AMY GOODMAN: Can you explain something, Natalie Jackson, that we haven’t seen in the media? First of all, where was Trayvon shot? How was he shot, in what part of his body? And how was it that his family didn’t find out for several days that he was the John Doe in the morgue that had been not—that had not been identified?
NATALIE JACKSON: OK, we haven’t received the autopsy yet, so everything we know about where Trayvon was shot comes from the person who prepared the body. And it was in the center of the chest. The release of the body—the parents knew where Trayvon was the next day, when they filed a missing person’s report. However, he was labeled a John Doe for three days, even after the parents identified [him] as [their] son. That is the problem. So that was a little bit of people not quite understanding what happened.
AMY GOODMAN: Can you explain that?
NATALIE JACKSON: No, we can’t. The parents asked for the release of the body. He was labeled a John Doe. They would not release the body for three days.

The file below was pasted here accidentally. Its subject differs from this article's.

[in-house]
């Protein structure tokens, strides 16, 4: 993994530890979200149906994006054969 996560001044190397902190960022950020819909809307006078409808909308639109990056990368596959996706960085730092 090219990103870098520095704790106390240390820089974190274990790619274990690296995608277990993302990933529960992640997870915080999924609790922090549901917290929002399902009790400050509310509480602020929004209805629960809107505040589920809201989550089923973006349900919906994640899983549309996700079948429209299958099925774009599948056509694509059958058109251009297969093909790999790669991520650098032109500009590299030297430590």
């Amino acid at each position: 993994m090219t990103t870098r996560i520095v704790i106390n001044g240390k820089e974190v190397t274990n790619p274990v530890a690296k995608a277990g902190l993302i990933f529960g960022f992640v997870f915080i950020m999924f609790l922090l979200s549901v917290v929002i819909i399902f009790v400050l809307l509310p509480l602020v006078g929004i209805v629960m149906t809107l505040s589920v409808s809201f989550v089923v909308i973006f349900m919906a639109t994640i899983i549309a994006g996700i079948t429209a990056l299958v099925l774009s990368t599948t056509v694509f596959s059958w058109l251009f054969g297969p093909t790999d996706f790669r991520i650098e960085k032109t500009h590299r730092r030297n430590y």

JUAN GONZALEZ: So, in other words, they were informed by the next day that he was dead?
NATALIE JACKSON: Yes.
AMY GOODMAN: But was that only after they had filed a missing person’s report?
NATALIE JACKSON: That is correct, after they had filed a missing person’s report.
JUAN GONZALEZ: And what are the next steps for your legal team? And what are you calling for, what you believe has to happen immediately?
NATALIE JACKSON: We believe what has to happen is that we have to continue these media tours to inform the public so that the public will keep the pressure on. There was an online petition to arrest George Zimmerman. That online petition has over two million signatures. This is two million people of all nationalities, all races and all political affiliations, two million people who look at this evidence that is presented and says George Zimmerman needs to be arrested and brought to trial. And as of now, that has not happened. So, until that happens, until he’s brought to trial, then we will continue to put the pressure on.
JUAN GONZALEZ: And you’ve had to hire your own investigators because of the terrible job that has been done so far by authorities in ascertaining the facts in this case?